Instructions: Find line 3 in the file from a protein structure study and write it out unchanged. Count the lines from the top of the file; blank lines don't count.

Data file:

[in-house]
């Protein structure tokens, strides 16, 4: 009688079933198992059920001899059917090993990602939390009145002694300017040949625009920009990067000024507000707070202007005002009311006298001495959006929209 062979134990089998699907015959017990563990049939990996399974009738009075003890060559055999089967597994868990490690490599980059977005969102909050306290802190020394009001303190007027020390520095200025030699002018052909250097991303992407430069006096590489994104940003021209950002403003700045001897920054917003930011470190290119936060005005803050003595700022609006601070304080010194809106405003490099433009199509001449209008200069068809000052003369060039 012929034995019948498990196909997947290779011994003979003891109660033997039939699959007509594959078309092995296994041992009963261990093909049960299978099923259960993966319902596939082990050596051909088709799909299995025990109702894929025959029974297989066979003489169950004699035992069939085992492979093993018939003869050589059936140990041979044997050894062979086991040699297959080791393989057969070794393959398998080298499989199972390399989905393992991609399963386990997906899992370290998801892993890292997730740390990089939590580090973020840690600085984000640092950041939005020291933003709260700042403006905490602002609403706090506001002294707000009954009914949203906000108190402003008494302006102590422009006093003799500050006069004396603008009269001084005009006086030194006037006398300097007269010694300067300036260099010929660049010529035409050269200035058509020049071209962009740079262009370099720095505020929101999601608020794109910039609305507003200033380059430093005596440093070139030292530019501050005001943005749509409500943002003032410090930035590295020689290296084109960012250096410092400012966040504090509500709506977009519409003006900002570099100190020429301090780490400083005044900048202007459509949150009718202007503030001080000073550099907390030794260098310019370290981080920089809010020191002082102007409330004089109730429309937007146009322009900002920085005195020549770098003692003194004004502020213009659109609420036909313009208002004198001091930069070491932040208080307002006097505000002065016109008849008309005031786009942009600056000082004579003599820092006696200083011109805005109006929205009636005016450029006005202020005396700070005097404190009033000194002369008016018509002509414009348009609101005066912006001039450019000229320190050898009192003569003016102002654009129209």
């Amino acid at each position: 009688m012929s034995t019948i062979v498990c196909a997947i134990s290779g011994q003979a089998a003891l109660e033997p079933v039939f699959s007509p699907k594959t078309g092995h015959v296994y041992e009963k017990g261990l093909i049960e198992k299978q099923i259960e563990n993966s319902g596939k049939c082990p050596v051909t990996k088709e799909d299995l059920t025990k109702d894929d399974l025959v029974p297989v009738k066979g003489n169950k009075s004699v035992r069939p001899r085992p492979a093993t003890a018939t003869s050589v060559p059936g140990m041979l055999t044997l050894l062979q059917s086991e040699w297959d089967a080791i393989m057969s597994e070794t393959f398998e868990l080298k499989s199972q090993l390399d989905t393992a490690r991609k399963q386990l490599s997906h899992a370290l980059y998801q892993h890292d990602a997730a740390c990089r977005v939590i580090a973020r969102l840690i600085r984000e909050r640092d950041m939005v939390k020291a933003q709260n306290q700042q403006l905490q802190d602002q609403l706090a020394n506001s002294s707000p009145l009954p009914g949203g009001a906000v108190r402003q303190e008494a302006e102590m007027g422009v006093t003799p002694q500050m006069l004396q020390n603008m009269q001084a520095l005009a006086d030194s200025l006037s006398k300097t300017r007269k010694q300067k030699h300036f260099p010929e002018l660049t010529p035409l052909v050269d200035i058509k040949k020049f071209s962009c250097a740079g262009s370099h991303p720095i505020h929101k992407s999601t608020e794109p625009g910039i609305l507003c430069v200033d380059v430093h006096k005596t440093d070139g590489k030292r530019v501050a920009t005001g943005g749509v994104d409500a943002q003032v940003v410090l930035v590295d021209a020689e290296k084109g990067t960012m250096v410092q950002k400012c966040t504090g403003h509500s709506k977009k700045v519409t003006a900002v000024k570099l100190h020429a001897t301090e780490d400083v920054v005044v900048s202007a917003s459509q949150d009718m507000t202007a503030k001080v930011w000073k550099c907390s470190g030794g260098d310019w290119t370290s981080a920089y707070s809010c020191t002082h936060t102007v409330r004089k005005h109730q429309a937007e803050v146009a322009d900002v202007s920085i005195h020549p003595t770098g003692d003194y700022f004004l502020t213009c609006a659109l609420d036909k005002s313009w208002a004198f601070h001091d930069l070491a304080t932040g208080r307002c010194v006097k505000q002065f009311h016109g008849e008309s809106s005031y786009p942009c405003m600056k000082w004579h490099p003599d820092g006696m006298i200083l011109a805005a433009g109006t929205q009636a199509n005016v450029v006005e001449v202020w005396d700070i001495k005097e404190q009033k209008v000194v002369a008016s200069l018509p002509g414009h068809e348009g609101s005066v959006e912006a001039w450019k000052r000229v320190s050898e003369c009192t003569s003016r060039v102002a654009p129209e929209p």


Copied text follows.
């Amino acid at each position: 009688m012929s034995t019948i062979v498990c196909a997947i134990s290779g011994q003979a089998a003891l109660e033997p079933v039939f699959s007509p699907k594959t078309g092995h015959v296994y041992e009963k017990g261990l093909i049960e198992k299978q099923i259960e563990n993966s319902g596939k049939c082990p050596v051909t990996k088709e799909d299995l059920t025990k109702d894929d399974l025959v029974p297989v009738k066979g003489n169950k009075s004699v035992r069939p001899r085992p492979a093993t003890a018939t003869s050589v060559p059936g140990m041979l055999t044997l050894l062979q059917s086991e040699w297959d089967a080791i393989m057969s597994e070794t393959f398998e868990l080298k499989s199972q090993l390399d989905t393992a490690r991609k399963q386990l490599s997906h899992a370290l980059y998801q892993h890292d990602a997730a740390c990089r977005v939590i580090a973020r969102l840690i600085r984000e909050r640092d950041m939005v939390k020291a933003q709260n306290q700042q403006l905490q802190d602002q609403l706090a020394n506001s002294s707000p009145l009954p009914g949203g009001a906000v108190r402003q303190e008494a302006e102590m007027g422009v006093t003799p002694q500050m006069l004396q020390n603008m009269q001084a520095l005009a006086d030194s200025l006037s006398k300097t300017r007269k010694q300067k030699h300036f260099p010929e002018l660049t010529p035409l052909v050269d200035i058509k040949k020049f071209s962009c250097a740079g262009s370099h991303p720095i505020h929101k992407s999601t608020e794109p625009g910039i609305l507003c430069v200033d380059v430093h006096k005596t440093d070139g590489k030292r530019v501050a920009t005001g943005g749509v994104d409500a943002q003032v940003v410090l930035v590295d021209a020689e290296k084109g990067t960012m250096v410092q950002k400012c966040t504090g403003h509500s709506k977009k700045v519409t003006a900002v000024k570099l100190h020429a001897t301090e780490d400083v920054v005044v900048s202007a917003s459509q949150d009718m507000t202007a503030k001080v930011w000073k550099c907390s470190g030794g260098d310019w290119t370290s981080a920089y707070s809010c020191t002082h936060t102007v409330r004089k005005h109730q429309a937007e803050v146009a322009d900002v202007s920085i005195h020549p003595t770098g003692d003194y700022f004004l502020t213009c609006a659109l609420d036909k005002s313009w208002a004198f601070h001091d930069l070491a304080t932040g208080r307002c010194v006097k505000q002065f009311h016109g008849e008309s809106s005031y786009p942009c405003m600056k000082w004579h490099p003599d820092g006696m006298i200083l011109a805005a433009g109006t929205q009636a199509n005016v450029v006005e001449v202020w005396d700070i001495k005097e404190q009033k209008v000194v002369a008016s200069l018509p002509g414009h068809e348009g609101s005066v959006e912006a001039w450019k000052r000229v320190s050898e003369c009192t003569s003016r060039v102002a654009p129209e929209p």